The Very Last Volkswagen Beetle Rolls off the Production Line
- The final Volkswagen Beetle ever made, a Denim Blue coupe, was built today in Puebla, Mexico, and will go on display at VW’s museum there.
- In its place, Volkswagen de México’s Puebla plant will produce a new North American crossover positioned below the Tiguan.
- Volkswagen has sold more than 1.7 million of this third-generation Beetle, which was introduced as the New Beetle in 1998.
This is finally the end of the road for the long-serving Volkswagen Beetle as the very last third-generation model rolled off the production line in Mexico today, having sold more than 1.7 million copies worldwide since its debut in 1998.
But, as everyone knows, the Beetle dates back many decades earlier to a less than auspicious debut as the brainchild of Adolf Hitler, who wished for a “people’s car” that could have the same societal influence on Germany that Henry Ford’s Model T did in the States. The original Beetle, a.k.a. Type 1, survived long past its logical expiration date. Cheap, efficient, instantly recognizable, and yet somehow enigmatic, the original air-cooled Beetle transcended its initial purpose, and, like the classic Willys Jeep, the Fender Stratocaster, and the Converse Chuck Taylor sneaker, it evolved into a cultural icon despite, or possibly because of, its inherent drawbacks. It saw a couple of significant updates and numerous running changes along its 65-year run, but production of the Type 1 lasted until 2003, with the last model rolling off the line at the same Mexico plant where the third-gen modern Beetle ended its run today.
Although the air-cooled Beetle disappeared from the U.S. market in the late 1970s for a multitude of reasons, it seemed at the time that a new Beetle was inevitable; we just didn’t think it would take until 1998 to get one. After several years of rumors and teasers, the New Beetle arrived just as an entire generation of buyers of growing affluence realized they were suffering from a debilitating case of nostalgia. Anxious to identify with the cultural touchstones of the past, they flocked to the New Beetle, which provided all the warm and fuzzy memories without triggering the nightmares inherent of its ancestor, a vehicle powered by a 40-hp 1.2-liter engine that could barely maintain 60 mph on an incline.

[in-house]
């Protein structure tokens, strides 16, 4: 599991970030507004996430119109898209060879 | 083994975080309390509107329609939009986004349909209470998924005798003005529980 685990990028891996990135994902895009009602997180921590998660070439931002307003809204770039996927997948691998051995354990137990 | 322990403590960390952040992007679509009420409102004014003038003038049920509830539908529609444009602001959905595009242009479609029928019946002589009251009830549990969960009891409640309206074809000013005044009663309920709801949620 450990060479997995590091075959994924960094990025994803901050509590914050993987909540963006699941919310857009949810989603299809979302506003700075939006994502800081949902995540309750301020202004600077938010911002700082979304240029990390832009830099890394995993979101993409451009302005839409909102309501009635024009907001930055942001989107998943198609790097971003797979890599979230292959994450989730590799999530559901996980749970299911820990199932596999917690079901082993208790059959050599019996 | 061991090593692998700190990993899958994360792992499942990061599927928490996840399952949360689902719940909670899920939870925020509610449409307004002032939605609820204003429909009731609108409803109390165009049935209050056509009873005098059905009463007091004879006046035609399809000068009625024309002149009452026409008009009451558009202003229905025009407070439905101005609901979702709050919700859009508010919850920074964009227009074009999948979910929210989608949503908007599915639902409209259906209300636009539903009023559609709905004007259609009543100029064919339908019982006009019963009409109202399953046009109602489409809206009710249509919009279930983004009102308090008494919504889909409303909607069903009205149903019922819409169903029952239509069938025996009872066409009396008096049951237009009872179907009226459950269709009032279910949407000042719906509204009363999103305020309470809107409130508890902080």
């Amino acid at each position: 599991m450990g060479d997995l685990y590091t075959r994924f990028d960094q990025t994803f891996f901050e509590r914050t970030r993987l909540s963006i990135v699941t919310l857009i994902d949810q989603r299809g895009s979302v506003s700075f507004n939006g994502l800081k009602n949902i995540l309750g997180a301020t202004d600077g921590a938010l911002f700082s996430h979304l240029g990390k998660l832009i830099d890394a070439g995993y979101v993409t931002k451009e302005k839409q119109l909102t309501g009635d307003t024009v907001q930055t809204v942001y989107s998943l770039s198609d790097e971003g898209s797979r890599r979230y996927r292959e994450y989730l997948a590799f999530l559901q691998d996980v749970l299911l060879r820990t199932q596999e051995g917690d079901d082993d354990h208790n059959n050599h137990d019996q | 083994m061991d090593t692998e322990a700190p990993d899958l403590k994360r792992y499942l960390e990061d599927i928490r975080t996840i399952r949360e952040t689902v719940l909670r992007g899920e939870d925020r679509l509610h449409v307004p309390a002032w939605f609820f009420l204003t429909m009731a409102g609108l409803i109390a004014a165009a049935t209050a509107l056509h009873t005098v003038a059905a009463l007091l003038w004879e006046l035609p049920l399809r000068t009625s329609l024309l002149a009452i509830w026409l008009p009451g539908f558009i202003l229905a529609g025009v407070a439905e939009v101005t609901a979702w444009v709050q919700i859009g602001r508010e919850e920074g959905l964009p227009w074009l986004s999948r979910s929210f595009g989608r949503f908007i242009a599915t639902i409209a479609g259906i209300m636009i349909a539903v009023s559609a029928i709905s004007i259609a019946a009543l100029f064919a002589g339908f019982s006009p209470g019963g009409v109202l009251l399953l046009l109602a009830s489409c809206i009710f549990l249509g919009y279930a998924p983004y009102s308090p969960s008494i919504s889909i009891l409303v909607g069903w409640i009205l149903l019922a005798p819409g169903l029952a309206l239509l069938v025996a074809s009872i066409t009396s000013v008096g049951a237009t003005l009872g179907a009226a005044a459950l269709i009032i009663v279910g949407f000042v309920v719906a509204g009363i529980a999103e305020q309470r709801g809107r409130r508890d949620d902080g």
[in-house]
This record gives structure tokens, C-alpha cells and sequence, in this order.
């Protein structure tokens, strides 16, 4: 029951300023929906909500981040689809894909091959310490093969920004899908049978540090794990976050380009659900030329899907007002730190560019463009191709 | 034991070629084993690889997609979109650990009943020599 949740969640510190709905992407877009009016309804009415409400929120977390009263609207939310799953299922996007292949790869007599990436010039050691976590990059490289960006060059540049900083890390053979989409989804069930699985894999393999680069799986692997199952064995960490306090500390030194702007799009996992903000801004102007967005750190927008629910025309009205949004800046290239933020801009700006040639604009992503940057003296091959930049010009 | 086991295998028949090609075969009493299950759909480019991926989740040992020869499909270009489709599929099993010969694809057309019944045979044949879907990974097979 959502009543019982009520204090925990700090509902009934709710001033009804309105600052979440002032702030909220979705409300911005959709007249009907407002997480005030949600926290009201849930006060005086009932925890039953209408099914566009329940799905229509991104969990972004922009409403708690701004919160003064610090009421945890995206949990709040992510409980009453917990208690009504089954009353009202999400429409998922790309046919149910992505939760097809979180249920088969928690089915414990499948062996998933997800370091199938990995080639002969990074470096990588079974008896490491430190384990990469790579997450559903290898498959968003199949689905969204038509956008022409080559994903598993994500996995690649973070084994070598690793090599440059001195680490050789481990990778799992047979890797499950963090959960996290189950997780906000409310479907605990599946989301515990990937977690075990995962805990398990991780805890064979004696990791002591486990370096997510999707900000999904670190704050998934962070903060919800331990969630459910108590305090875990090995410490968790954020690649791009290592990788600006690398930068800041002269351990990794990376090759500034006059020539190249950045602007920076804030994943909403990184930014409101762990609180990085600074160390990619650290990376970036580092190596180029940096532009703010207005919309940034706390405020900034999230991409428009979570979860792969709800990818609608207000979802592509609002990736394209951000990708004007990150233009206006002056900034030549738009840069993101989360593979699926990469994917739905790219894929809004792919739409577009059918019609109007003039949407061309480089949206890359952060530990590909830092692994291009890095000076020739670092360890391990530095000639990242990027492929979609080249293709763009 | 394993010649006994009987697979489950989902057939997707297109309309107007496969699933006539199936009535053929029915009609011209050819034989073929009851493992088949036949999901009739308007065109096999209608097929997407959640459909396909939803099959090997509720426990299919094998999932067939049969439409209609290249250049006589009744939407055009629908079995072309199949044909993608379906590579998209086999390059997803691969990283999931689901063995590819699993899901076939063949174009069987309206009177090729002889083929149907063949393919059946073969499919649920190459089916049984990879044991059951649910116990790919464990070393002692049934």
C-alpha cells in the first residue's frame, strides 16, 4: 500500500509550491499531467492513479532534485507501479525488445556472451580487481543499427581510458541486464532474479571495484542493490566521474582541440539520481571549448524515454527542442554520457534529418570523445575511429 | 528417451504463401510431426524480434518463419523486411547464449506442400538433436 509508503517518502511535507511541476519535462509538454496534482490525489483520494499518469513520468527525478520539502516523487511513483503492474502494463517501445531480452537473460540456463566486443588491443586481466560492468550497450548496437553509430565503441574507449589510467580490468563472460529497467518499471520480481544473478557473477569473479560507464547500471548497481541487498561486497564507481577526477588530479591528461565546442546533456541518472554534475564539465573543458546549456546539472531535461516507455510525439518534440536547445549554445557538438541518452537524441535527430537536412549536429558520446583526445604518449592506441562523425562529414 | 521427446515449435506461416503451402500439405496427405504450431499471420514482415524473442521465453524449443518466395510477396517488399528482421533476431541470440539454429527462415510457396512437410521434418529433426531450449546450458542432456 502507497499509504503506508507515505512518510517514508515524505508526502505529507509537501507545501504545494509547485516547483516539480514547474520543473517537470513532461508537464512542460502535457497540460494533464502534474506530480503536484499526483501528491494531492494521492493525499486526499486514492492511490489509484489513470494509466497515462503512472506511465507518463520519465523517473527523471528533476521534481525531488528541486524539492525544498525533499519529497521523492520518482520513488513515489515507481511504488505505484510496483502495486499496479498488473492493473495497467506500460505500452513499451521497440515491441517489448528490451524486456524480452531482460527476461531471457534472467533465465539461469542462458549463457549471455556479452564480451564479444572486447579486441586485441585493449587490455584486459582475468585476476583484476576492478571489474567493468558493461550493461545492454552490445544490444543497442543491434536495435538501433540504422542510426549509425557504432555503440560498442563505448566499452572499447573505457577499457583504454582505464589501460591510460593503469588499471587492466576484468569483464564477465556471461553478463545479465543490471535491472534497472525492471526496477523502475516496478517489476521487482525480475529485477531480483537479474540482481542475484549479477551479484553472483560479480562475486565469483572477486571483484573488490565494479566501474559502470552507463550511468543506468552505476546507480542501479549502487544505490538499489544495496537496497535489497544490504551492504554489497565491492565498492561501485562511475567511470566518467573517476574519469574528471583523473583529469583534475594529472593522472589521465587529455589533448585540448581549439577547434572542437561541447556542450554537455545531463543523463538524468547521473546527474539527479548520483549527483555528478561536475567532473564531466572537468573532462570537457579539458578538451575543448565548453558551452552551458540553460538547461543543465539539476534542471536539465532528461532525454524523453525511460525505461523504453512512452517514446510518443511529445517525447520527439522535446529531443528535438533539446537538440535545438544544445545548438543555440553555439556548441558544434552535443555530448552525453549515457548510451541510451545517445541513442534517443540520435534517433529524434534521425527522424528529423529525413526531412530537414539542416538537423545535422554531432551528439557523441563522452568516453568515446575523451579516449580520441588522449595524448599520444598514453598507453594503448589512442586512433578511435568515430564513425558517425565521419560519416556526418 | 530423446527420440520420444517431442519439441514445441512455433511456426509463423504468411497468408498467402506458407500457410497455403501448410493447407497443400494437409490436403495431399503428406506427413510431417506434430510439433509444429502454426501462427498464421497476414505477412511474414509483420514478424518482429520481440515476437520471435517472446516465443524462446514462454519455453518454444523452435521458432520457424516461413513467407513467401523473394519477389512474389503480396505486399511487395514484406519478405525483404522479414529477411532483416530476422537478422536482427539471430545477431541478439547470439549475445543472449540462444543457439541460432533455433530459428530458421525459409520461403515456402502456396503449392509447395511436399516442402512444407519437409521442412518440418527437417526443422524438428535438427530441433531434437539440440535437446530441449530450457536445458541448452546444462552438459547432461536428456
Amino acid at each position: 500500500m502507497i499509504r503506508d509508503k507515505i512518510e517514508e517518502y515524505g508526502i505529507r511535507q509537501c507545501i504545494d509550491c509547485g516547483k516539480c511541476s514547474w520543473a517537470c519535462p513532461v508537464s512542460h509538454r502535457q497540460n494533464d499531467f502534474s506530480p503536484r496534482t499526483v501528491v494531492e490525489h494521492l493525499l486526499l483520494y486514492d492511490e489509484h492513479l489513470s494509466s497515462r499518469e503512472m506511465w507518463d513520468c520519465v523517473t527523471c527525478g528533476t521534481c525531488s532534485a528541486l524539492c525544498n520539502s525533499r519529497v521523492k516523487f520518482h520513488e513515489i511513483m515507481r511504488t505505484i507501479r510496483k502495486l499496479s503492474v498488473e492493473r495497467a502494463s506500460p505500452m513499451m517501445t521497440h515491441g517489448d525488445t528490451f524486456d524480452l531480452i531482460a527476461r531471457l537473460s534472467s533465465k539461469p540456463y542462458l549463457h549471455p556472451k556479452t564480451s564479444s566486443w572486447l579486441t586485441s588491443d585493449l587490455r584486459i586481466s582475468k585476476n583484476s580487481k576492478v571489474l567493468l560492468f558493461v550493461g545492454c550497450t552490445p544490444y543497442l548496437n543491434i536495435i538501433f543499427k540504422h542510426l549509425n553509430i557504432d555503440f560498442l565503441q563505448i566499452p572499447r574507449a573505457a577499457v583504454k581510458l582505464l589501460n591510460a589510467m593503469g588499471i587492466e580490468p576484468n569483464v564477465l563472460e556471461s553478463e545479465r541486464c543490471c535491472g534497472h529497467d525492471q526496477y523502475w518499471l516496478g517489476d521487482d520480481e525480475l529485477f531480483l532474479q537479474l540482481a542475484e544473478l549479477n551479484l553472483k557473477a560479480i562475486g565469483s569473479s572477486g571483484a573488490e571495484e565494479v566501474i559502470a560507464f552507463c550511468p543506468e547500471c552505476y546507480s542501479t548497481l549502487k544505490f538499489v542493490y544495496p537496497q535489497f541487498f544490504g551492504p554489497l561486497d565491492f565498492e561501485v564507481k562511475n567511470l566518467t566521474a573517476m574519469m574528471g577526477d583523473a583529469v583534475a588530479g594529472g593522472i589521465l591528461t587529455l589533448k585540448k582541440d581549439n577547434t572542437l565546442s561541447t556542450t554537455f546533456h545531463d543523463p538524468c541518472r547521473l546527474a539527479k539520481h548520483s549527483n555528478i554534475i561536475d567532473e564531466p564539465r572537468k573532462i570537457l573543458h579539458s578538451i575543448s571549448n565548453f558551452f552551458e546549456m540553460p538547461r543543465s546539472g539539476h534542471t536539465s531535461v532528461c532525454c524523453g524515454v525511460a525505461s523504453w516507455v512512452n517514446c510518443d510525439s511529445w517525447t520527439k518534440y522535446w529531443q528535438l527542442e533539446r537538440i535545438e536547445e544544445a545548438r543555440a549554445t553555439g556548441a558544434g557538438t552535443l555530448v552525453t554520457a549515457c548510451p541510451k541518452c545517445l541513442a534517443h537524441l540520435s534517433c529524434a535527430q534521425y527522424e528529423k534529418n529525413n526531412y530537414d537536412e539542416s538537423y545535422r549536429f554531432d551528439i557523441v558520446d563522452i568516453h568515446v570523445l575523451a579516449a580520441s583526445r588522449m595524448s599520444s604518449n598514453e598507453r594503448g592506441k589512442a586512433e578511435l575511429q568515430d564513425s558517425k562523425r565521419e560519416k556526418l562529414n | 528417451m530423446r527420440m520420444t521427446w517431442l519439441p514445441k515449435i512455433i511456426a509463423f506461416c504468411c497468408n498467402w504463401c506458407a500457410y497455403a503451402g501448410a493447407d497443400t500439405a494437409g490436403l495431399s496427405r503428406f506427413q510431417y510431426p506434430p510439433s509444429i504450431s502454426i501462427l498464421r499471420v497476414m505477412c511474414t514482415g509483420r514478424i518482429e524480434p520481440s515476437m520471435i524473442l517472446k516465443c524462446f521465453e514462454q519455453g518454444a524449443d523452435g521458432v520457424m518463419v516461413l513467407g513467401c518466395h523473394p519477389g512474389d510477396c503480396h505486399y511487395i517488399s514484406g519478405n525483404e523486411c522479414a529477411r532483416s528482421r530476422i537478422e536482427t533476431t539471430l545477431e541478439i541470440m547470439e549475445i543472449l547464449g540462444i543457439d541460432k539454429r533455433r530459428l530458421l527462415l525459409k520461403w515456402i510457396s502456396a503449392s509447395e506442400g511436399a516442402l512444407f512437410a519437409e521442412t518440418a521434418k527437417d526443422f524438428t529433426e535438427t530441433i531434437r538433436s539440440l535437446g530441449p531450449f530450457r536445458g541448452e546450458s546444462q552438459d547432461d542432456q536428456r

When it came, the New Beetle was dramatically improved in nearly every metric: ride; comfort; noise, vibration, and harshness; and reliability-well, for Volkswagen of the late ’90s, anyhow-and modern conveniences such as air conditioning and an automatic transmission. But those who stuck around long enough to get past the cute factor discovered that for the period, the New Beetle was a pretty darn good car, too. Did anyone care that the water-cooled engine was in the front? Maybe, but progress has a cost, and if the car could be made safer and more practical to produce, only the most hard-core devotes seemed disappointed.
Not long after its launch, Volkswagen began utilizing the Beetle as a palette for experimentation, creating convertibles and a turbocharged version, numerous special editions including a Barbie Beetle, a Denim Edition, and the Beetle Dune, among many other special editions and one-off concepts. The last major redesign came with the 2012 model year, when VW attempted to add an air of masculinity to the design and dropped the “New” from its name, simply calling it the “Beetle.” This also marks the point where the entire production of all third-gen Beetles was shifted to the Puebla facility, although the cars were shipped to 91 markets worldwide.
Although we’re sad to see the Beetle-new, old, or otherwise-fade off into the golden-hued sunset, Volkswagen isn’t finished mining its past for future product. Just two years ago Volkswagen confirmed the I.D. Buzz for production, signaling the next wave of forward-facing vehicles with a foot in the past. A modern interpretation of the classic Microbus, the Volkswagen I.D. Buzz electric vehicle is a high-tech tour de force, and it’s scheduled to hit showrooms in 2022.